; EXAMPLE FLUENT JOURNAL FILE FOR TRANSIENT SIMULATION ; ==================================================== ; lines beginning with a semicolon are comments ; Read only the input case file: /file/read-case "FFF-transient-inp.gz" ; For continuation (restart) read in both case and data input files: ;/file/read-case-data "FFF-transient-inp.gz" ; Write a data (and maybe case) file every 100 time steps: /file/auto-save/data-frequency 100 /file/auto-save/case-frequency if-case-is-modified ; Retain only the most recent 5 data (and maybe case) files: ; [saves disk space if only a recent continuation file is needed] /file/auto-save/retain-most-recent-files y ; Write to output sub-directory (appends flowtime and timestep) /file/auto-save/root-name output/FFF-transient-out-%10.6f.gz ; ##### settings for Transient simulation : ###### ; Set the magnitude of the (physical) time step (delta-t) /solve/set/time-step 0.0001 ; Set the number of time steps for a transient simulation: /solve/set/max-iterations-per-time-step 20 ; Set the number of iterations for which convergence monitors are reported: /solve/set/reporting-interval 1 ; ##### End of settings for Transient simulation. ###### ; Initialize using the hybrid initialization method: /solve/initialize/hyb-initialization ; Perform unsteady iterations for a specified number of time steps: /solve/dual-time-iterate 1000 ; Write final case and data output files: /file/write-case-data "FFF-transient-out.gz" ; Write simulation report to file (optional): /report/summary y "Report_Transient_Simulation.txt" ; Exit fluent: exit
Fluent Journal files can include basically any command from Fluent's Text-User-Interface (TUI); commands can be used to change simulation parameters like temperature, pressure and flow speed. With this you can run a series of simulations under different conditions with a single case file, by only changing the parameters in the Journal file. Refer to the Fluent User's Guide for more information and a list of all commands that can be used.
#!/bin/bash #SBATCH --account=def-group # specify some account #SBATCH --time=00-06:00 # Time limit dd-hh:mm #SBATCH --nodes=2 # Number of compute nodes #SBATCH --cpus-per-task=32 # Number of cores per node #SBATCH --ntasks-per-node=1 # Do not change #SBATCH --mem=0 # All memory on full nodes module load ansys/2019R3 nodes=$(slurm_hl2hl.py --format ANSYS-CFX) cfx5solve -def YOURFILE.def -start-method "Intel MPI Distributed Parallel" -par-dist $nodes <other options>
Note that you may get the following errors in your output file : /etc/tmi.conf: No such file or directory. They do not seem to affect the computation.
Site Specific Usage
The Sharcnet ANSYS license supports a total of 25 running jobs (25 aa_r task) consuming upto 384 hpc cores (384 aa_r_hpc) with unlimited numerical problem size. The license can be used by any Compute Canada user on any Compute Canada system for the purpose of publishable academic research. Individual users are limited to running upto 2 jobs with 64 hpc cores. The license is made available on a first come first serve basis. Should there be a large number of users on a given day, be aware some jobs may fail to start due to insufficient tokens being available at runtime. Such jobs will need to be resubmitted at a later time. If guaranteed (dedicated) token access is required for your research, open a ticket and request a quote for the quantity of tokens needed. Prices would be at cost plus applicable taxes. On 31may2020 the Sharcnet license was upgraded from a CFD (Research CFD) only license to a MCS (Multiphysics Campus Solution) license with the following ANSYS Academic Research products: HF, EM, Electronics HPC, Mechanical and CFD. Researchers wanting to learn ANSYS or work with small (numerical problem size limits) ANSYS simulations may use the (250 aa_t_a) features by special arrangement. Please note that LS-DYNA and Lumerical are not included under the current Sharcnet license. Tokens for these products maybe purchased for dedicated use by submitting a problem ticket directed to Sharcnet.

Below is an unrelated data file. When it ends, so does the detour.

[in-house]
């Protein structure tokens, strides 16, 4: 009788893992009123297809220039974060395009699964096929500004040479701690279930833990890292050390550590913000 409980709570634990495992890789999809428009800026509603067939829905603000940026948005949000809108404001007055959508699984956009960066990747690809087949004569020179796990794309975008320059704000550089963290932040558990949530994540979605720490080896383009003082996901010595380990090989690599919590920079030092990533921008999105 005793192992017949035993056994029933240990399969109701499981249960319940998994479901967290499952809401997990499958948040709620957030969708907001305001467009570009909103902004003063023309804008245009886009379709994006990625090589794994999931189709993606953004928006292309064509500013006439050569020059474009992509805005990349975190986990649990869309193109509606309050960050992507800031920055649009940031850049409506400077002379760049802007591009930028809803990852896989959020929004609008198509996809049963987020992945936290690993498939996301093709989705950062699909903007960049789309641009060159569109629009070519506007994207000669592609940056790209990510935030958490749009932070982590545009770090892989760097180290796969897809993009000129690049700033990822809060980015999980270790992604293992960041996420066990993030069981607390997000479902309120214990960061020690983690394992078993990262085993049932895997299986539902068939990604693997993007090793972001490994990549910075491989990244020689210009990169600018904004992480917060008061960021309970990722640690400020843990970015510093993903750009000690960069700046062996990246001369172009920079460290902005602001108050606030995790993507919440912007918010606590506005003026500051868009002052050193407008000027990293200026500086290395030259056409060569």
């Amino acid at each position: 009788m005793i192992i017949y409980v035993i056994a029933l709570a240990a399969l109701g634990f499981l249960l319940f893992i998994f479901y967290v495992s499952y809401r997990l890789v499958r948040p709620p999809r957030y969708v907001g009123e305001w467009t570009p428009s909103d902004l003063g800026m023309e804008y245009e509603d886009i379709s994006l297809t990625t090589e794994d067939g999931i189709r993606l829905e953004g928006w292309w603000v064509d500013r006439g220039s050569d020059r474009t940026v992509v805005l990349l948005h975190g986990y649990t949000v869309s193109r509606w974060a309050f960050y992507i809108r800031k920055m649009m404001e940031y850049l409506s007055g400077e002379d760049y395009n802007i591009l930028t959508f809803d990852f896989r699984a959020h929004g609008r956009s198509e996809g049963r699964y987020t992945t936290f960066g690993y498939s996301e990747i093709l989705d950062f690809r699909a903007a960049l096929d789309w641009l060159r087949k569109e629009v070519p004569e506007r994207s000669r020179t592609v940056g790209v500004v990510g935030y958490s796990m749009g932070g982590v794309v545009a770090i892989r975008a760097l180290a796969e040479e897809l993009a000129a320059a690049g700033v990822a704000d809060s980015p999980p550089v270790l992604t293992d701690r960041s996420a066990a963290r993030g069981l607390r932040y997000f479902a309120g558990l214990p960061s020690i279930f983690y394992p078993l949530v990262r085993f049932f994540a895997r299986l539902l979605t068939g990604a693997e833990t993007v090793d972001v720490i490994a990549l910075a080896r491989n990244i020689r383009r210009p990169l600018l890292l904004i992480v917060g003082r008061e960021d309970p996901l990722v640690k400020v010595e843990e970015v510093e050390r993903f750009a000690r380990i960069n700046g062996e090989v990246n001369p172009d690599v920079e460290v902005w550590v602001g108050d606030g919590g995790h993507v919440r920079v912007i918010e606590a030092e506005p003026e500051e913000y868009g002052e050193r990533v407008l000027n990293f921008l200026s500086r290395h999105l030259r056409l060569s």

License Server File
To use the Sharcnet ansys license configure your ansys.lic file as follows unless you are running on a Sharcnet system such as graham or gra-vdi:
[gra-login1:~/.licenses] cat ansys.lic setenv("ANSYSLMD_LICENSE_FILE", "email@example.com") setenv("ANSYSLI_SERVERS", "firstname.lastname@example.org")
Query License Server
ssh graham.computecanada.ca module load ansys
- Check the total number of ANSYS Academic Research licenses (tasks) in use by all users (maximum 25 jobs running):
lmutil lmstat -c $ANSYSLMD_LICENSE_FILE -a | grep "Users of aa_r"
- Check the number of ANSYS hpc licenses in use by all users (maximum 640total-256reserved = 384hpc cores running):
lmutil lmstat -c $ANSYSLMD_LICENSE_FILE -a | grep "Users of aa_r_hpc"
- Check the number of ANSYS Academic Research licenses (tasks) in use by your username (maximum 2 jobs running):
lmutil lmstat -c email@example.com -a | grep ", s" | grep -v licenses | grep $USER | wc -l
- Check where your ANSYS Academic Research licenses are being used if any:
lmutil lmstat -c firstname.lastname@example.org -a | grep ", s" | grep -v licenses | grep $USER
If you discover any licenses unexpectedly in use, in particular due to ansys not exiting cleanly on gra-vdi possibly triggered by a network outage or a file system issue, then reconnect to the same node [gra-vdi3 or gra-vdi4], open a terminal window and run the following command to terminate the rogue processes
pkill -e -u $USER -f "ansys" after which your licenses should be freed.
- connect to gra-vdi.computecanada.ca with TigerVNC
module load SnEnv ansys
- Press y then
enterto accept the two conditions.
enterto use the sharcnet license.
Note running cfx provides options to start the gui for:
1) CFX-Launcher (cfx5 -> cfx5launcher) 2) CFX-Pre (cfx5pre) 3) CFD-Post (cfdpost -> cfx5post) 4) CFX-Solver (cfx5solve)
To get started configure your